The Gevninge helmet fragment is the dexter eyepiece of a Danish helmet
from the Viking Age or end of the Nordic Iron Age. It was found in 2000
during the excavation of a Viking farmstead at Gevninge. The fragment is
moulded from bronze and gilded, and consists of a stylised eyebrow with
eyelashes above an oval opening. There are three holes at the top and
bottom of the fragment to affix the eyepiece to a helmet. One of two
Scandinavian eyepieces discovered alone, it may have been deposited in
an invocation of the one-eyed god Odin. Gevninge is three kilometres
(1.9 mi) upriver from Lejre, a one-time centre of power believed to be
the setting for Heorot, the fabled mead hall to which the epic hero
Beowulf journeys in search of the monster Grendel; on his way, Beowulf
passes through an armed outpost comparable to Gevninge. The eyepiece has
been in the collection of the Lejre Museum since its discovery, and has
been exhibited internationally as part of a traveling exhibition on
Read more: <https://en.wikipedia.org/wiki/Gevninge_helmet_fragment>
Today's selected anniversaries:
Seventeen-year-old Vilhelm, Prince of Denmark, arrived in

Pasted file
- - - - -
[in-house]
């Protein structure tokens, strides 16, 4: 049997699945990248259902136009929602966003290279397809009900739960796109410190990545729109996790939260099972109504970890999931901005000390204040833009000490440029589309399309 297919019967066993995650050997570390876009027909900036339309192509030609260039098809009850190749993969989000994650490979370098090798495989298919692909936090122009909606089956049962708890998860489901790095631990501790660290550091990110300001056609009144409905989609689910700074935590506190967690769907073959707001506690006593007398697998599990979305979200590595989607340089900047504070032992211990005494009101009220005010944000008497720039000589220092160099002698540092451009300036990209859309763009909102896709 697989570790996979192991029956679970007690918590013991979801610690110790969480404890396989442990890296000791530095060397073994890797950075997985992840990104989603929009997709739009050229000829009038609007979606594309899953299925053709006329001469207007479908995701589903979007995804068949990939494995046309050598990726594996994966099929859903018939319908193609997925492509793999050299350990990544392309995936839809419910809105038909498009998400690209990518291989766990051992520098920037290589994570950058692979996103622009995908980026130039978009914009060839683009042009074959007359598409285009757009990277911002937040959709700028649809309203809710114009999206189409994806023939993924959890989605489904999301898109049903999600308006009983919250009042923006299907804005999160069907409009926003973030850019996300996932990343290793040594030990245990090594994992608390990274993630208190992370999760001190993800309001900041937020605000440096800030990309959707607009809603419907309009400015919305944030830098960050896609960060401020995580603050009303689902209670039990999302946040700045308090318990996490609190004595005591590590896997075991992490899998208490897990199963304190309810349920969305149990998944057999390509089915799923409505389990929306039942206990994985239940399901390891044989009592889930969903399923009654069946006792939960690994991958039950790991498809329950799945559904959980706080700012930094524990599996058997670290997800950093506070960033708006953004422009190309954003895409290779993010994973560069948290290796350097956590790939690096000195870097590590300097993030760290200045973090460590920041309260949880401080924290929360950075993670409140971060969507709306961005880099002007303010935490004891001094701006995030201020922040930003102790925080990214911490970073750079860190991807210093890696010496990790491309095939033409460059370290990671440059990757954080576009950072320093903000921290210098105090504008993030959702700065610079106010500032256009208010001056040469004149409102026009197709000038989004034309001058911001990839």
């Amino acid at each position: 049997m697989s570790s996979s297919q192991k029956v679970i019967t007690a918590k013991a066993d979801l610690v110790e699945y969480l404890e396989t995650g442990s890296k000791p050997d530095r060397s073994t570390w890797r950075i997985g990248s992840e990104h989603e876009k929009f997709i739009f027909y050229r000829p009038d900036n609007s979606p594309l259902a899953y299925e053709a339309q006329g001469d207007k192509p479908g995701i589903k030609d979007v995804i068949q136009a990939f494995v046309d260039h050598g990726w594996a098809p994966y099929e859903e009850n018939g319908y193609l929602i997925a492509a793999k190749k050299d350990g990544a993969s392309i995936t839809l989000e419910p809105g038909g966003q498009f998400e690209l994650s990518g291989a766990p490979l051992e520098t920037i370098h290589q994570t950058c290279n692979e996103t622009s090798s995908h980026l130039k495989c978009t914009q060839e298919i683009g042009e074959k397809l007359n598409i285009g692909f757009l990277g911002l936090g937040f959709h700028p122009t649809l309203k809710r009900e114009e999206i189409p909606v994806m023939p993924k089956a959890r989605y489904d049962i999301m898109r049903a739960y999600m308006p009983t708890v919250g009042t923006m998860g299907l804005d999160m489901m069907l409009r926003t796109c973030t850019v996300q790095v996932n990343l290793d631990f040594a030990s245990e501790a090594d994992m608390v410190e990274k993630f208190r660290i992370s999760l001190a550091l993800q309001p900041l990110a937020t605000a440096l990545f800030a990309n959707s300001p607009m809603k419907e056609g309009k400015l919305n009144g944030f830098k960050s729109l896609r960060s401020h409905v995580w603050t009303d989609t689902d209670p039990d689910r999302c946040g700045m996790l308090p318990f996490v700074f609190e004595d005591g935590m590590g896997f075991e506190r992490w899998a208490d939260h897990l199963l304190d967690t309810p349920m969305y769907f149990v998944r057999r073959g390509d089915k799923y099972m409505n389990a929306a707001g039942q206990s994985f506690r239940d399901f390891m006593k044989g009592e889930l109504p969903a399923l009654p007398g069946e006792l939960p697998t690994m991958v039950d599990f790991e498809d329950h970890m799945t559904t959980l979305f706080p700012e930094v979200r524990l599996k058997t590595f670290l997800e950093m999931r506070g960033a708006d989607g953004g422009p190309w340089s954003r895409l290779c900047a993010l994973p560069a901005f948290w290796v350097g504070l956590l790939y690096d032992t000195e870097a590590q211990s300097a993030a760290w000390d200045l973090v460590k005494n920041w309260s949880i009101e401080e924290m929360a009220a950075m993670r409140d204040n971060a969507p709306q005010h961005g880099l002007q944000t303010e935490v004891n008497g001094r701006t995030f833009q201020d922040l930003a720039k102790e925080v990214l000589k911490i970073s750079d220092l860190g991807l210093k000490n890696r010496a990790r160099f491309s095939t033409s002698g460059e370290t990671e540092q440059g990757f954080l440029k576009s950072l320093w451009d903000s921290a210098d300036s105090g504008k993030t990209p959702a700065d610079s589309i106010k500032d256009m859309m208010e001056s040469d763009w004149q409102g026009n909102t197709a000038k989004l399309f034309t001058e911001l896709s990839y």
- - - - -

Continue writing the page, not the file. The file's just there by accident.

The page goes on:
Athens to become George I, King of Greece.
The Armistice of Mudros was signed in Greece, ending the
hostilities in the Middle Eastern theatre of World War I, and paving
the way for the occupation of Constantinople and the subsequent
partitioning of the Ottoman Empire.
The radio drama The War of the Worlds, based on the science
fiction novella by H. G. Wells, frightened many listeners in the United
States into believing that an actual Martian invasion was in progress.
The Troubles: Three members of the Ulster Defence Association
opened fire in a crowded pub during a Halloween party, killing eight
civilians and wounding nineteen.
Wiktionary's word of the day:
(Greek mythology, Roman mythology) The winged sandals worn by certain
gods and goddesses, especially the Roman god Mercury (and his Greek
Wikiquote quote of the day:
Virtue is not always amiable. Integrity is sometimes ruined by
prejudices and by passions.
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